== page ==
COVID-19 has hampered the normal access to care and regular chronic disease management for patients, which has created the need for proactive outreach from care coordinators. Recognizing that face-to-face engagement with patients is not always a possibility during the pandemic, virtual engagement is the most appropriate option.
Surgical and health-care leaders are confronted with the challenge of how to maintain care provision during the COVID-19 pandemic, especially to the most vulnerable. Gleicher et al. (2021) conducted a pan-Canadian needs assessment that recognized the need for evidence-based, outpatient pathways for the vulnerable TKA patient population, pathways that include outpatient education materials and enhanced virtual rehabilitative care. To limit the use of acute care resources, the provincial health system needs to rapidly implement outpatient care pathways, which include evidence-based non-surgical care, virtual rehabilitation, and collaborative partnerships among care coordination, primary care providers, and surgical inpatient units.
Call to action
With vaccination rates increasing across Canada, restrictions will begin to ease, and non-essential services will resume with public health guidance. However, a significant backlog of surgical and programming demand is anticipated. In order to address this demand, virtual care options and redeployment of care coordinators should be considered to address the new demand for years to come.
Like Humber River, many hospitals will be considering expanding elective surgery capacity depending on their respective opportunity to manage the operational increase. However, many limitations such as nursing resources, bed availability, and access to external resources (e.g., laboratory and imaging) will be key variables in every facility readiness plan. When addressing the immediate opportunity to resume non-essential surgeries, exceptional costs will be anticipated for health-care systems because surgical teams will be working outside of normal business hours (i.e., weekends and after hours), and this will lead to overtime and greater staffing demands.
Provincial nursing resources are already at an all-time high risk for burnout due to the workload demand and psychological strain created by COVID-19 (Wang et al., 2020). Unfortunately, very little reprieve or opportunity to return to a steady state for nursing personnel will be possible if policy-makers and acute care leaders pivot toward an aggressive campaign for resumption of non-essential surgeries. By redeploying nursing care coordinator resources toward virtual rehabilitation and collaborative partnerships with primary care stakeholders and acute care organizations, complex surgical interventions can be staved off with early offerings of home and community care services.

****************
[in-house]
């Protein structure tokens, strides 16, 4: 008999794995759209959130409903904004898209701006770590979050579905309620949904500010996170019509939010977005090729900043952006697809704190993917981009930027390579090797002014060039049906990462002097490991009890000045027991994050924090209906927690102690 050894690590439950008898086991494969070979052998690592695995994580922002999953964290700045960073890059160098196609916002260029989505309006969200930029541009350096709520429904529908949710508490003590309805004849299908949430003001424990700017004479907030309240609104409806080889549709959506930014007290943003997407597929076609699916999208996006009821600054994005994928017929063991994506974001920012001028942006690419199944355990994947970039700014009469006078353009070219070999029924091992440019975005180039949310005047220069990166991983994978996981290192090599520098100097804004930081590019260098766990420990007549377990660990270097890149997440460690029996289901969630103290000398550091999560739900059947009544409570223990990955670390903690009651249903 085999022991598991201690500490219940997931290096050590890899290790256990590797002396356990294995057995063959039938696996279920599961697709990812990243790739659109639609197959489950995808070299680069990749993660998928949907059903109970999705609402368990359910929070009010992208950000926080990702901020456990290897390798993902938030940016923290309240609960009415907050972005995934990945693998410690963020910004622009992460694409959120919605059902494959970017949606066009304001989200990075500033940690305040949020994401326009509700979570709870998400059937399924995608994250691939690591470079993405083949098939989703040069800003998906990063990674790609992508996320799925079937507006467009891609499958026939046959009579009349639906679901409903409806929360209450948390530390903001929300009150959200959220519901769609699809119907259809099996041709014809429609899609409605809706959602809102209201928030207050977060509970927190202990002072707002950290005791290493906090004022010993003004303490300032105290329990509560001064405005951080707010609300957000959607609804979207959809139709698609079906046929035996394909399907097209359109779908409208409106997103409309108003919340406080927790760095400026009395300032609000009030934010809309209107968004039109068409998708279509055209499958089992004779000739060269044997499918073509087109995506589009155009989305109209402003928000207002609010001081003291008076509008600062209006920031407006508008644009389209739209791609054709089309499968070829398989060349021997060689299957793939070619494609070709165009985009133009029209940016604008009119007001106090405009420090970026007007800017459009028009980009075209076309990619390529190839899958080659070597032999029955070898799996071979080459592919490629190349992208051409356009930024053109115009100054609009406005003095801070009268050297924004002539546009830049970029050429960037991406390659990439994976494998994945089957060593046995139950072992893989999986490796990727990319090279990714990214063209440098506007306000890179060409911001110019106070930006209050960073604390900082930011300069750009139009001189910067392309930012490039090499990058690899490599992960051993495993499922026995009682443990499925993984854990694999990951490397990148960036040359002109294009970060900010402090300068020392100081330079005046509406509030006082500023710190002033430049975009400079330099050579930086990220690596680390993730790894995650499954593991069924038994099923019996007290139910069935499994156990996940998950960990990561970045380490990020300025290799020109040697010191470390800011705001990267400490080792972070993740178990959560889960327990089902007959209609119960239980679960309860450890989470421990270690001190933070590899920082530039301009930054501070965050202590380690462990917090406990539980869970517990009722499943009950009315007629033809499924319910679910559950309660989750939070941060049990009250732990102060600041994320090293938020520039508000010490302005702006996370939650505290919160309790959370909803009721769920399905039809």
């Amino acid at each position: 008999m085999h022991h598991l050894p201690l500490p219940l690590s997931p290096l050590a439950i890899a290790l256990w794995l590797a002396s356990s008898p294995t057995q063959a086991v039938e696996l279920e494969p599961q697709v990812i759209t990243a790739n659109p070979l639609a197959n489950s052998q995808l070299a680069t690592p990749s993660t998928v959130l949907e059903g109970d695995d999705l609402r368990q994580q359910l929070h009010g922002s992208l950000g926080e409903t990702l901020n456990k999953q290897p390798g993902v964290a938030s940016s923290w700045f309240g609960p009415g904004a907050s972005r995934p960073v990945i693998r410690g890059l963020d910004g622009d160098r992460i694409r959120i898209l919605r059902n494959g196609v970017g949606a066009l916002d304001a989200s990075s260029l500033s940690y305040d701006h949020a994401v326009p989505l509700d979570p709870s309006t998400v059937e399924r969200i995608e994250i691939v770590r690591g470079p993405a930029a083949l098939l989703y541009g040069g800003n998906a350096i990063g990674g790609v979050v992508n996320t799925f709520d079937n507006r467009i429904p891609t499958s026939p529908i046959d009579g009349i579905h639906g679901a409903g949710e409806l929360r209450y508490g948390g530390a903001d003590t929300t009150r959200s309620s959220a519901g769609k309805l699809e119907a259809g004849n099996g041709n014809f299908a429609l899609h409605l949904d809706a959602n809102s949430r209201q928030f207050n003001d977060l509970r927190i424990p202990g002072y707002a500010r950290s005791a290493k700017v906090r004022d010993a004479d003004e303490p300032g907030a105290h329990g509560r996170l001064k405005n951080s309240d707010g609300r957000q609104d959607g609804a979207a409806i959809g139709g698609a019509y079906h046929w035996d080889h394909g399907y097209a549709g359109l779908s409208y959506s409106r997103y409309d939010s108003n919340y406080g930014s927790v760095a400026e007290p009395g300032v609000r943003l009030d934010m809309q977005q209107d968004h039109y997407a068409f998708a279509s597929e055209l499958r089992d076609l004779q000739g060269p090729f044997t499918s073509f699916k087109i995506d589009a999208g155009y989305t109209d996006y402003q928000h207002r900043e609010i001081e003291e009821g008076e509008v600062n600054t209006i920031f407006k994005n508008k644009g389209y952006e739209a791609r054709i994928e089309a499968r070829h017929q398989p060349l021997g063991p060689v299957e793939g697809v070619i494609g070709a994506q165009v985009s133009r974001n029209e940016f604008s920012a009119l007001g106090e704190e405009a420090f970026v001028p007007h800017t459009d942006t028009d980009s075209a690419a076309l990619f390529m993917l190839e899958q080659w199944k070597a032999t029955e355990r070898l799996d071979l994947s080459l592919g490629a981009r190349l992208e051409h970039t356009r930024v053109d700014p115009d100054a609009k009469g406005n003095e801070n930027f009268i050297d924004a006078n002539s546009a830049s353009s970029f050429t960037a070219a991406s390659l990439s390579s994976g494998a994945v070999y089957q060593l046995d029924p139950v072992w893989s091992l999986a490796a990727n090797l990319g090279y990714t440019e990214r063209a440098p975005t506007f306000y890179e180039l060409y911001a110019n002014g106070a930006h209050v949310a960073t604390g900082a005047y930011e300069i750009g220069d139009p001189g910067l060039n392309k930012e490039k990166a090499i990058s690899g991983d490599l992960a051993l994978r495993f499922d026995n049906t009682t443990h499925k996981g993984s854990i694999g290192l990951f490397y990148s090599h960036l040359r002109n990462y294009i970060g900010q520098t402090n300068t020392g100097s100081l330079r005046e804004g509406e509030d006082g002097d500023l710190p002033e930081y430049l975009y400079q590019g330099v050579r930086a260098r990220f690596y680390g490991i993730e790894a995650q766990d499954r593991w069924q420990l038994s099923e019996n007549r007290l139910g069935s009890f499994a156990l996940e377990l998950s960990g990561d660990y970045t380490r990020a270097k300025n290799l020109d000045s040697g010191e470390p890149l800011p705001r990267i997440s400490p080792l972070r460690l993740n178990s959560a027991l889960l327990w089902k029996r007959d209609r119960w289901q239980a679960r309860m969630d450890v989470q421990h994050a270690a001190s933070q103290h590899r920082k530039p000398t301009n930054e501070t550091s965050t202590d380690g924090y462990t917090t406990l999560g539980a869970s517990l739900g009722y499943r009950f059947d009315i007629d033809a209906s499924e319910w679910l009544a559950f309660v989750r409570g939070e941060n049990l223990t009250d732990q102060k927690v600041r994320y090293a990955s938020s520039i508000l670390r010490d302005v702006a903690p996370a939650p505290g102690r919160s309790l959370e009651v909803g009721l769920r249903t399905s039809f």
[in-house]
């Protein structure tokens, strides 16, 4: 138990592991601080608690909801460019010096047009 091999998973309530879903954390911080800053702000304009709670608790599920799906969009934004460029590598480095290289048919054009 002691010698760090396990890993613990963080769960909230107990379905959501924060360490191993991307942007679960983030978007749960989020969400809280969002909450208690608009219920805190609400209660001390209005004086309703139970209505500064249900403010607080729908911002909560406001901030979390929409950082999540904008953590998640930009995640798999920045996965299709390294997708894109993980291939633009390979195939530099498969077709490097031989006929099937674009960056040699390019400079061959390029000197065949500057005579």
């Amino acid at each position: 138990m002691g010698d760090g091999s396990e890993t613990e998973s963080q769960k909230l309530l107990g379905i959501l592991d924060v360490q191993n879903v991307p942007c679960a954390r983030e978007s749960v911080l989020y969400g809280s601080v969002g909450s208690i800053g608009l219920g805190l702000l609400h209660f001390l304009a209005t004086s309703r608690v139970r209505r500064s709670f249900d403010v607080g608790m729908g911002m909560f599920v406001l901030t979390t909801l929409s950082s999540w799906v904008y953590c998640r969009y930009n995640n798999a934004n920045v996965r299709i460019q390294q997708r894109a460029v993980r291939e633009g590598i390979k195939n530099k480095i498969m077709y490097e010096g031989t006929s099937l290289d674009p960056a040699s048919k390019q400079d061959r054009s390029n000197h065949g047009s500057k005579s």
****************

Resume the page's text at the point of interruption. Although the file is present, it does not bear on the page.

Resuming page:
By addressing the backlog immediately, provincial leadership will need to be mindful of the potential for nursing burnout and to prioritize nursing wellness. As a focus, nursing quality of life should be part of the resumption plan for non-essential surgeries. Nursing input throughout the planning, implementation, and evaluation of the surgical resumption of services will be key to ensure success across Ontario and to mitigate the potential strain on existing nursing resources.
Secondary impacts related to COVID-19 restrictions on rehabilitation patient cohorts are compounding existing surgical backlog created because of COVID-19 restrictions. This has also heightened the demand for community rehabilitation services. Moreover, the surgical backlog has placed a growing strain on limited nursing resources that provincial leaders will need to balance when addressing their resumption planning for surgical services. Finally, in order to stave off the compounding service backlog, an immediate pivot toward virtual care coordination and rehabilitation programming is required with expanded public awareness campaigns and chronic disease management for patients.
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Andrew Ward, RN, BScN, MN, is a graduate teaching assistant at the University of Windsor, where he is also pursuing his PhD.